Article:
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76 Minutes Of The Interdepartmental Committee On Gatt

12th October, 1954

Present:

Mr Durie Prime Minister's Department
Mr Hall " " "

Mr Jennings " " "

Mr Heyes Department of Trade and Customs
Mr Robertson " " "

Mr Vincent " " "

Mr Warwick Smith Department of Commerce and Agriculture
Mr Millwood " " "

Mr McClintock " " "

Dr Whitelaw Department of the Treasury
Mr Upton Department of External Affairs
Mr Hartnell Department of National Development
Mr Livingston " " "

Trade Talks with Japan
The committee resumed discussion on the proposed submission to
Ministers on trade talks with Japan and had before it the
following papers:

Introduction and background to discussions-Prime Minister's
Department.

Possible types of agreement-Department of Trade and Customs.

Concessions we might seek from Japan-Department of Commerce and
Agriculture.

The representatives of the Departments of Commerce and
Agriculture, National Development and External Affairs felt that
it should be possible to find a suitable basis for an agreement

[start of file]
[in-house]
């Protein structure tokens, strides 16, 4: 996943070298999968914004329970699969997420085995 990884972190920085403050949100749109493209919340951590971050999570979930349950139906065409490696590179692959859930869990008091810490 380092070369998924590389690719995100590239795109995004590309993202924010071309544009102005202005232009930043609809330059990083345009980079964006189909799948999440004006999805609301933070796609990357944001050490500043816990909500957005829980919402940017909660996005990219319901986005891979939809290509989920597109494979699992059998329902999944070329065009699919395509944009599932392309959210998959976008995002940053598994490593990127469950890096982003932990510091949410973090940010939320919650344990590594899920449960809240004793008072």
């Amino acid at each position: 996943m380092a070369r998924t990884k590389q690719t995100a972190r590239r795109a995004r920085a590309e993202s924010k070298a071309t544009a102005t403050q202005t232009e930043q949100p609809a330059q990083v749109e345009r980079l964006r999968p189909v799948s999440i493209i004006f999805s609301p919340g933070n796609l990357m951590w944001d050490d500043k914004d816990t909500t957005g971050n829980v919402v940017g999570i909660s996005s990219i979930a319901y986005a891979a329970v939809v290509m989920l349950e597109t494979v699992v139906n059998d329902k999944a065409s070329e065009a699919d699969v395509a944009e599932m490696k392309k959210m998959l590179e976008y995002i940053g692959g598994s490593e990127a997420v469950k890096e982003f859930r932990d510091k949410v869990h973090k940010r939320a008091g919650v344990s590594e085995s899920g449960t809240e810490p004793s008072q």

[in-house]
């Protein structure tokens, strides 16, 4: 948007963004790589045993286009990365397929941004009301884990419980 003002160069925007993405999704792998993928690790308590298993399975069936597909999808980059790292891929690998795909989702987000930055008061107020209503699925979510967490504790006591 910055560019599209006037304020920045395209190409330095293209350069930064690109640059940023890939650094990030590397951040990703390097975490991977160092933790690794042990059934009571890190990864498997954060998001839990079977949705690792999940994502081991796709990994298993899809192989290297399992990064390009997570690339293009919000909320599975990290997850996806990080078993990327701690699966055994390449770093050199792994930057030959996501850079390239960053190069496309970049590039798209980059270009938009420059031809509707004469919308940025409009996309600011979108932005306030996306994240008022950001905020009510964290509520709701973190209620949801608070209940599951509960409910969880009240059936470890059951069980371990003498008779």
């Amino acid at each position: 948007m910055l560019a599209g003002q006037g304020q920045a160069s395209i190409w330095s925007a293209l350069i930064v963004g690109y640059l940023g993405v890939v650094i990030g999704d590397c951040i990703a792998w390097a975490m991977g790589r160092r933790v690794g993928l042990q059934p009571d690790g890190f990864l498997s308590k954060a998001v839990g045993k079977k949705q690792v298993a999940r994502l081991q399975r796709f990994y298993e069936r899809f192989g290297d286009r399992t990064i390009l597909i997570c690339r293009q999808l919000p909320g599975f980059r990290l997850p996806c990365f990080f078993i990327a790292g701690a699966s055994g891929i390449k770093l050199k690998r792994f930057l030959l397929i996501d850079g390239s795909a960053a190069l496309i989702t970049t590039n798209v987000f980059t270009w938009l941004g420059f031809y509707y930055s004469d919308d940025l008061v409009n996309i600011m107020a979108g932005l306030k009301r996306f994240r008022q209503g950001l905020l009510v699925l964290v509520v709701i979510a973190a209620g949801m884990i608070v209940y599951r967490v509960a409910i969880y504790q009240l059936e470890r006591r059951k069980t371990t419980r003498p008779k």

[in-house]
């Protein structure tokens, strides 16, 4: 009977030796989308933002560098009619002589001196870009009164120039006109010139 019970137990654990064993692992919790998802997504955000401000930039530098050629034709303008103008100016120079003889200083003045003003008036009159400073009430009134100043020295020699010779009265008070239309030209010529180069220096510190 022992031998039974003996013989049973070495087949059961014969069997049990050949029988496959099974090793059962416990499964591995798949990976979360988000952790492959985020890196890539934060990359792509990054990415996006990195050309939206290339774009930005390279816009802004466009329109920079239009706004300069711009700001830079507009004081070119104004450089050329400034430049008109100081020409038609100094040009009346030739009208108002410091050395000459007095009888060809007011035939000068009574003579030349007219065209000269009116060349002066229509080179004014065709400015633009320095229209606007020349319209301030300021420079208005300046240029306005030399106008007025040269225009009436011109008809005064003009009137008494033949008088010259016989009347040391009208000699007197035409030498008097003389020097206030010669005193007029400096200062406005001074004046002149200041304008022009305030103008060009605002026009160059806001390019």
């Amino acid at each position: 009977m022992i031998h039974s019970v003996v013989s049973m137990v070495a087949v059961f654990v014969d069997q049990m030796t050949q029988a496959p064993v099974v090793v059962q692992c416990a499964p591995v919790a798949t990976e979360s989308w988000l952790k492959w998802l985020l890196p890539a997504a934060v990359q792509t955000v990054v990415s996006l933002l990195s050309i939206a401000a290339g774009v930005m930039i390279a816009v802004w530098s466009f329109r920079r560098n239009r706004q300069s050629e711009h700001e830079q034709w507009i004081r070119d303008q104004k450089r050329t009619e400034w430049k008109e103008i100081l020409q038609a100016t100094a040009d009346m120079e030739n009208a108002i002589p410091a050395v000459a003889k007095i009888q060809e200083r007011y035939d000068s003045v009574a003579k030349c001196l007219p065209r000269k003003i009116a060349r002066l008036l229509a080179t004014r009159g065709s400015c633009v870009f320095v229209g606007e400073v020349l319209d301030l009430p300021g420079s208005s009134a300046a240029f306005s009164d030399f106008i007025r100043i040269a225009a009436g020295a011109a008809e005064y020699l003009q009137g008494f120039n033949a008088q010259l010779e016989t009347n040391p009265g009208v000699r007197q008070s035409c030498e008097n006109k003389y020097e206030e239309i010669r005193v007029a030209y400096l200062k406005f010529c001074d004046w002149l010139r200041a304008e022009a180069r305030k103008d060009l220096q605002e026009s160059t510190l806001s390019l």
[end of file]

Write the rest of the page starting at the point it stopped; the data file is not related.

and that an agreement on the lines of the Canadian example was the
most attractive type to form a basis for negotiation as it would
provide the most comprehensive type of agreement possible
consistent with providing adequate safeguards for Australian
industry. However the opinion of the representatives of the
Department of Trade and Customs was that such an agreement would
be almost impossible to administer and [they] felt that a more
satisfactory basis would be a quota principle. The representative
of the Treasury considered that it would be unwise to take any
introductory step for the commencement of trade talks whilst there
were any doubts as to our ability to find a basis for an agreement
that would effectively safeguard our interests.

It was agreed that Prime Minister's Department should prepare a
draft paper combining the three papers before the meeting taking
into account the comments of the committee. The committee also
agreed that the Department of Trade and Customs should prepare a
list of some of the more important items which were considered
vulnerable to Japanese competition and a statement on the
administrative difficulties which would confront the Department if
a trade agreement similar to the Canadian example were negotiated
with Japan.


[AA : A609/1, 555/120/14]
Last Updated: 11 September 2013
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